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Lauren Prousky talks Black Tie Soup Night

Part performance, art happening and party, soup’s on at the AGO April 14.

'Black Tie Soup Night' in black text on a blurry, colourful background

Image courtesy of the artist

Meet Lauren Prousky – the multidisciplinary artist, writer, curator and 2023 AGO X RBC Artist-in-Residence serving soup in Walker Court this Friday. Black Tie Soup Night (BTSN) is a few things at once – equal parts absurdist art happening, participatory performance and upscale affair. Led by Prousky, the artist-driven soirée is a “playful project exploring the theoretical concept of ‘primordial soup’ to posit that we’re all soup people: floating, mixing and melting into each other in order to get by.” Party guests – that is, Friday night visitors to the AGO – are invited to dress according to code in their most “elegant” ensembles. Guests will enjoy a performance by David Lee Broth (Ben Gorodetsky) and complimentary soup developed exclusively for the evening by Shalaka Jadhav. Prousky is one of three AGO X RBC Artist-in-Residence this year. The first program of its kind in a major Canadian art institution, it offers institutional support and funding to artists as they experiment with new artistic endeavours in their practice in The Anne Lind Artist-in-Residence Studio.  

Prousky holds an MFA from the University of Waterloo, has exhibited work around Canada and has had residencies in Japan, Iceland, British Columbia, Ontario and Brooklyn. Her work is described as “includ[ing] a focus on developing my humour-based writing practice, the presumed neutrality of intestines and “going up the down escalator” as a metaphor for the digestive tract and soup as a stand-in for complex and often fragile systems of care.” She shared what to expect ahead of this Friday evening.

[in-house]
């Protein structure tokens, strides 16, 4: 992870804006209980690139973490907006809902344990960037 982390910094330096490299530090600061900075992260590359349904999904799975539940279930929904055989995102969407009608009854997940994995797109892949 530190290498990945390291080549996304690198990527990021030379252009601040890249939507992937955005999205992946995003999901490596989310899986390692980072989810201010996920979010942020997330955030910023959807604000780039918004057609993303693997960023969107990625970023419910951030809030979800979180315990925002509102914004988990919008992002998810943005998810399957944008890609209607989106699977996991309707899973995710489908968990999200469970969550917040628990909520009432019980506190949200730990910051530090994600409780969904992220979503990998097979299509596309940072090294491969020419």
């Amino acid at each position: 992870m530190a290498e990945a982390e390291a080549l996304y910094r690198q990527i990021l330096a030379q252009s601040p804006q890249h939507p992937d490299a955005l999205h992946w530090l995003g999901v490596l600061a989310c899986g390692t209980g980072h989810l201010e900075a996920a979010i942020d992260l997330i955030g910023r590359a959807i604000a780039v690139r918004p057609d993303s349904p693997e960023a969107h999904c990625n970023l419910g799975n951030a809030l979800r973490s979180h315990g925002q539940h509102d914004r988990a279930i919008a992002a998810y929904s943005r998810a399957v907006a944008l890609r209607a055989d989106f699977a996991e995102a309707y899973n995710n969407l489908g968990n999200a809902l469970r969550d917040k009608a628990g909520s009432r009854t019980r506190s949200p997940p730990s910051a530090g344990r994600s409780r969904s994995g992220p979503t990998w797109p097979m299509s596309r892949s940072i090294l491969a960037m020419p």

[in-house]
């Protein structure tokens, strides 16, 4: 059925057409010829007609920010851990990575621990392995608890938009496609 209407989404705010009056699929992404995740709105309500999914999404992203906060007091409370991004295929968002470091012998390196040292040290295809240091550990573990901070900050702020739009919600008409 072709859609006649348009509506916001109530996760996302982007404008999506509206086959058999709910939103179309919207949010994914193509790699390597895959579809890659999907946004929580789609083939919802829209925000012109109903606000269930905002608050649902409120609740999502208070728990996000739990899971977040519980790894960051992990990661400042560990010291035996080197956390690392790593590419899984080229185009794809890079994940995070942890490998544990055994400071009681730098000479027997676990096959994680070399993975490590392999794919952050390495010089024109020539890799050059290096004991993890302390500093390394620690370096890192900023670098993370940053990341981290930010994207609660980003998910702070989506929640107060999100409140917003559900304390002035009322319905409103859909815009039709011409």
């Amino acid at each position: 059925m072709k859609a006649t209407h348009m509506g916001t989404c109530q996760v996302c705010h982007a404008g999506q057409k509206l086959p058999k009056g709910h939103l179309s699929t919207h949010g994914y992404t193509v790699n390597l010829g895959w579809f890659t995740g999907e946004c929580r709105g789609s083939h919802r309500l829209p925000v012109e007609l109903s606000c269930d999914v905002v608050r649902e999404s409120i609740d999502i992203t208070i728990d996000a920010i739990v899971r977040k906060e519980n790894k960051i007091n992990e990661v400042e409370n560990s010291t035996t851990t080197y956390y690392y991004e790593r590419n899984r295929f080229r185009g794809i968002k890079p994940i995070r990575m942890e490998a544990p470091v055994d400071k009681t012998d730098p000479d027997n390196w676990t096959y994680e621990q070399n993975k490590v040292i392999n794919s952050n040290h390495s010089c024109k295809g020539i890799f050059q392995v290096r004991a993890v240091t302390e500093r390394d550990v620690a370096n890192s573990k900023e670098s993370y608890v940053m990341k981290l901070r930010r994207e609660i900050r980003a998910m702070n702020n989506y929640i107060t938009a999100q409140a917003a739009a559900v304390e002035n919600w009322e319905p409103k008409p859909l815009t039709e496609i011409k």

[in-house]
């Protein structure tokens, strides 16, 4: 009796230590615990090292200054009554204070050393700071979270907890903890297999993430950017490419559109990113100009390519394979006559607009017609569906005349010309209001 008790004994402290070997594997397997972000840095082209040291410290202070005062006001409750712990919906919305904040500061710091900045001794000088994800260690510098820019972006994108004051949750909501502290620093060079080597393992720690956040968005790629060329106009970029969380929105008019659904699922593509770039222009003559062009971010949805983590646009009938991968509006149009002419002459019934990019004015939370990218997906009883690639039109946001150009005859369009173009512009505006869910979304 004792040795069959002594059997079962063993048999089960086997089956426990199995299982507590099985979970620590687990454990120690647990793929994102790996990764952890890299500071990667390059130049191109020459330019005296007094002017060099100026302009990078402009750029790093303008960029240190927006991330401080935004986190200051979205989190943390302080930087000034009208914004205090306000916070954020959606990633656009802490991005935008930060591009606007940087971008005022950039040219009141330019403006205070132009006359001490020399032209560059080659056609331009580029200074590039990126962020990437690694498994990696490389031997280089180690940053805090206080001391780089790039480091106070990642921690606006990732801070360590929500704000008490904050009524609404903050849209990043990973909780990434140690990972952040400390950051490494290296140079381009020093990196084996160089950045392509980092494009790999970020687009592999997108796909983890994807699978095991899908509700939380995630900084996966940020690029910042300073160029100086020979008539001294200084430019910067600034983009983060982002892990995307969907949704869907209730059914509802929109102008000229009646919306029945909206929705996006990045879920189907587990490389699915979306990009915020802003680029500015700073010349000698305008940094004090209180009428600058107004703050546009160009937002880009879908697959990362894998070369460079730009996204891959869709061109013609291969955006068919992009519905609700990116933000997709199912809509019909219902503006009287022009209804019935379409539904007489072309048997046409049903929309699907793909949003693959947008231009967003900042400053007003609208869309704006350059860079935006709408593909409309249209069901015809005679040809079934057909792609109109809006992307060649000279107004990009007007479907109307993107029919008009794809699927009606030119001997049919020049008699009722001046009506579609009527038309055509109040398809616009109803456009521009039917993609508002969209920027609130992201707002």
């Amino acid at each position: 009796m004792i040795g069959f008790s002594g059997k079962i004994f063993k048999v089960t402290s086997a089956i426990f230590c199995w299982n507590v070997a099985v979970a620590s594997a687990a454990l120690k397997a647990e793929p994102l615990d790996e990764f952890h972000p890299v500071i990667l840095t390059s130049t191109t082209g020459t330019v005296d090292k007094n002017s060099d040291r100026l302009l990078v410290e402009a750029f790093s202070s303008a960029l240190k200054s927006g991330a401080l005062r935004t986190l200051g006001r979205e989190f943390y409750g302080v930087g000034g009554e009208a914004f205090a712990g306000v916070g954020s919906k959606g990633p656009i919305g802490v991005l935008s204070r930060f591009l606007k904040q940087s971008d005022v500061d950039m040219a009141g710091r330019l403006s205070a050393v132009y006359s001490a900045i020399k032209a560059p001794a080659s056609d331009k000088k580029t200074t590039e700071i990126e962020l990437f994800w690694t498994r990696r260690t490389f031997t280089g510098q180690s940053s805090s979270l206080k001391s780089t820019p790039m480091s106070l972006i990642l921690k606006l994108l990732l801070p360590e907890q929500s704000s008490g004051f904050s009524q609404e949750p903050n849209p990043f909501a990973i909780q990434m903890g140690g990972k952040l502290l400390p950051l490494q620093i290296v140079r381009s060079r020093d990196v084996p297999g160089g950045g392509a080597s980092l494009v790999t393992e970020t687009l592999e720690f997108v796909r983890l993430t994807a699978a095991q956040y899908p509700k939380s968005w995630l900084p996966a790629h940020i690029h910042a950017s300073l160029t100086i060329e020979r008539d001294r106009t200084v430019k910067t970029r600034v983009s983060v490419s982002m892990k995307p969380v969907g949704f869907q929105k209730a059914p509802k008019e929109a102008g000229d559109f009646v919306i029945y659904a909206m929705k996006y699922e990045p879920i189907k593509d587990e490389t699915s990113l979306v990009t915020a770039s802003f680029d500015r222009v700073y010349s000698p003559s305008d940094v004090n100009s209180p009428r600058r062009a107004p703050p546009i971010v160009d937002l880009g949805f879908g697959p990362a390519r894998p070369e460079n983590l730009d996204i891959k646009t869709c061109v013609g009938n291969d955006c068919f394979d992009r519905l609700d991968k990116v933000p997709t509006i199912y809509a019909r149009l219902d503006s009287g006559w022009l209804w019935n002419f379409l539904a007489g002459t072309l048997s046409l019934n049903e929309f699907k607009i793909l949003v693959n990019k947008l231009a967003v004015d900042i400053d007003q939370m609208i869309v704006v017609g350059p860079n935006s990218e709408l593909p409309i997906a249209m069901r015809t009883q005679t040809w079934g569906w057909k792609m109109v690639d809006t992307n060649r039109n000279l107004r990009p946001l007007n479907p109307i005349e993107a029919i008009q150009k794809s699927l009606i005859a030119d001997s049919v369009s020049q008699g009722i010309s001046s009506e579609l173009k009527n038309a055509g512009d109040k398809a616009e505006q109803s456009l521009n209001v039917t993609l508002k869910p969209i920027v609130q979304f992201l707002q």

AGOinsider: Black Tie Soup Night is just a few short days away. How are you feeling now versus when you first starting working on the project?

Prousky: I think I’ve maintained a rather consistent level of excitement and momentum throughout the process. Of course, there are some pre show jitters although I generally feel pretty good about how things have progressed. I also feel good about feeling good because the last time I was given a big opportunity like this, I was an absolute wreck. I’d lie awake night after night completely freaking out about if my idea was enough to warrant the kind of institutional support it was getting or if I was somehow squandering the opportunity without knowing. In the end though, I felt alright with what I’d made and with how I’d managed my budget and my time. I think that experience showed me that I am, at the very least, capable of executing something maybe-sorta interesting with a clear vision and that newfound confidence really made this whole experience all the more enjoyable.